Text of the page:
Business / Economy

IMF pushes for intl cooperation to overcome common economic challenges

(Xinhua) Updated: 2015-10-09 14:04

LIMA - International cooperation must be significantly enhanced to deal with common global challenges, such as economic spillovers, Managing Director of the International Monetary Fund (IMF) Christine Lagarde said on Thursday.

Speaking to the press prior to the World Bank Group-IMF Annual Meetings, Lagarde warned policymakers around the world that "no country can go it alone and international cooperation is more needed than ever."

In its Global Policy Agenda released Thursday, the IMF identified economic spillovers as one of the key threats facing the global economy.

However, she said that if policymakers could work together to upgrade their policies to reinvigorate growth, the impact of such spillovers could be mitigated.

The IMF has been offering advice to countries about how to upgrade their monetary policies to better cope with global pressures.

In terms of energy, countries spending a high amount of public resources on energy subsidies, such as Angola, India or Indonesia, were advised to significantly reduce them and move toward a carbon tax. The likes of Egypt and Nigeria were advised to commit to rapid energy pricing reforms, given the difficulty that some regions in the countries have little access to power despite abundant resources.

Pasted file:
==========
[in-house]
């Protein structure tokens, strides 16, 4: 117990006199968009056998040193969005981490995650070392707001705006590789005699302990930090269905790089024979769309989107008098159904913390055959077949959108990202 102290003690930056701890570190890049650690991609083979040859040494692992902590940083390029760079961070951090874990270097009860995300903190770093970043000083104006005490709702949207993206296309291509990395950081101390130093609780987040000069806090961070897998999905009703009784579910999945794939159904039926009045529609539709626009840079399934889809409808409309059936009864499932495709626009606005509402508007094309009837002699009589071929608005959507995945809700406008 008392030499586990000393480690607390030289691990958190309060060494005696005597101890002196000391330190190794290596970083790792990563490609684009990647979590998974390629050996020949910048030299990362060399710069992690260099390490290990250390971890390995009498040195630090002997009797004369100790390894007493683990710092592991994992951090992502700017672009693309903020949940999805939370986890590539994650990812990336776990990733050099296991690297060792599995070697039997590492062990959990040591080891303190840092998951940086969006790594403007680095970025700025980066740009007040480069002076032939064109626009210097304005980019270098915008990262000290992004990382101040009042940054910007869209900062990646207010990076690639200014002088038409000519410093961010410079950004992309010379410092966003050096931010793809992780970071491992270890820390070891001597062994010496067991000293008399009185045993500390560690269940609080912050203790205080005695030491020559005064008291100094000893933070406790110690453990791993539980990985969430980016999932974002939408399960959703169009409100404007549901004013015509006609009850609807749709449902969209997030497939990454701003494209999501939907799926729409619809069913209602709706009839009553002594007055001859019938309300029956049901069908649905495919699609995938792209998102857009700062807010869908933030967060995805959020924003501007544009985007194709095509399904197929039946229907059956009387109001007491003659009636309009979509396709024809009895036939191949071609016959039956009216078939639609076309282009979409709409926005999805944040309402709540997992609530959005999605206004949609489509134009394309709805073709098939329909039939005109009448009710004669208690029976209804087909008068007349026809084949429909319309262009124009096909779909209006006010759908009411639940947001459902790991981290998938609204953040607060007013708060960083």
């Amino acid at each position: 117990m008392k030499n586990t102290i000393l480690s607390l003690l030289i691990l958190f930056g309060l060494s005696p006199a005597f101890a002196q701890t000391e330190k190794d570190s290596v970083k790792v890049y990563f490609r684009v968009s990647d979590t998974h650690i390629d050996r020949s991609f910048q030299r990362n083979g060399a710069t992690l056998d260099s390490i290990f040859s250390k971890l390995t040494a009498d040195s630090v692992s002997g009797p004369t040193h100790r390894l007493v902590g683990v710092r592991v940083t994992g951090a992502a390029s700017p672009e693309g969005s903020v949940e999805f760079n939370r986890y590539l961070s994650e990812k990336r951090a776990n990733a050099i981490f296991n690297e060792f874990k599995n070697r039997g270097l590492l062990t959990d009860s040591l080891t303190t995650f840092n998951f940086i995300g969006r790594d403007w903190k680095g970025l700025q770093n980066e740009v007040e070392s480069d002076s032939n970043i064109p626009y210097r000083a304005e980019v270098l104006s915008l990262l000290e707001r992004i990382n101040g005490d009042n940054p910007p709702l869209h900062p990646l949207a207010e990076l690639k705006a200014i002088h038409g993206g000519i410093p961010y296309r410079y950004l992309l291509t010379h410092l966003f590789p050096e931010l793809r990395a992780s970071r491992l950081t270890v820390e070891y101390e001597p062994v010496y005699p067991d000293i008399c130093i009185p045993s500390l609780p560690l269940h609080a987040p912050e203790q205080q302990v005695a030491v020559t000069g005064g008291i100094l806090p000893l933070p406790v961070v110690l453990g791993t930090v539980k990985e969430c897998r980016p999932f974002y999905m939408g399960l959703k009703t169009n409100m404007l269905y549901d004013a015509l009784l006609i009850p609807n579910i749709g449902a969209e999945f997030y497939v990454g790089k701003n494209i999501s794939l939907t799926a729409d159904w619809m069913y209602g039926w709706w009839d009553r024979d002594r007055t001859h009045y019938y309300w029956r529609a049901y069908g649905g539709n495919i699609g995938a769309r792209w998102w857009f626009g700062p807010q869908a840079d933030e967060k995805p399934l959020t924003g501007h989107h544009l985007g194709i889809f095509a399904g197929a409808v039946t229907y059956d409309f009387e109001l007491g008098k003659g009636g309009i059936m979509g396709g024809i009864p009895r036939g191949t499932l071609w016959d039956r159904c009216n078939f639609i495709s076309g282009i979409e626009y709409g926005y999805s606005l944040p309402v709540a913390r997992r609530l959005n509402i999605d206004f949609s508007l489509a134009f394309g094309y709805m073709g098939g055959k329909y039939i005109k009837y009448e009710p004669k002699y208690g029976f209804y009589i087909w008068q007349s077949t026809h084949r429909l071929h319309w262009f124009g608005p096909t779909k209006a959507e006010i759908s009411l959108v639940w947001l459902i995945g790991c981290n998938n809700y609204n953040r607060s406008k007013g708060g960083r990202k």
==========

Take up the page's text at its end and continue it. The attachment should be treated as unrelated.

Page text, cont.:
Export-dependent countries seeing revenues falling like Azerbaijan or Kazakhstan were advised to allow for exchange rate adjustments.

Commenting on China's gross domestic product, Lagarde said that "China' s slowdown was predictable and expected. The IMF sees it as a good thing. To grow at 6.8 percent with a model that is no longer based on exports and infrastructure but on domestic consumption is good."

"There will be bumps on the road as no transition can be done smoothly with no disruption or volatility. We all need to get used to these bumps. We welcome China's transition process coupled with more market-determined exchange rate fluctuations," said the IMF's managing director.

"The expected slowing of activity in China as it transitions to safer, more sustainable growth and recent market volatility are having larger-than-anticipated spillovers. In China, fiscal, social security, and state-owned enterprise reforms are needed to transition to more domestically-driven growth, which will benefit the global economy over time," according to the Global Policy Agenda.

In order to encourage international cooperation, the IMF introduced in its Global Policy Agenda a new strategy called AIM, which hinges on three pillars that promote integration and common solutions to global problems.

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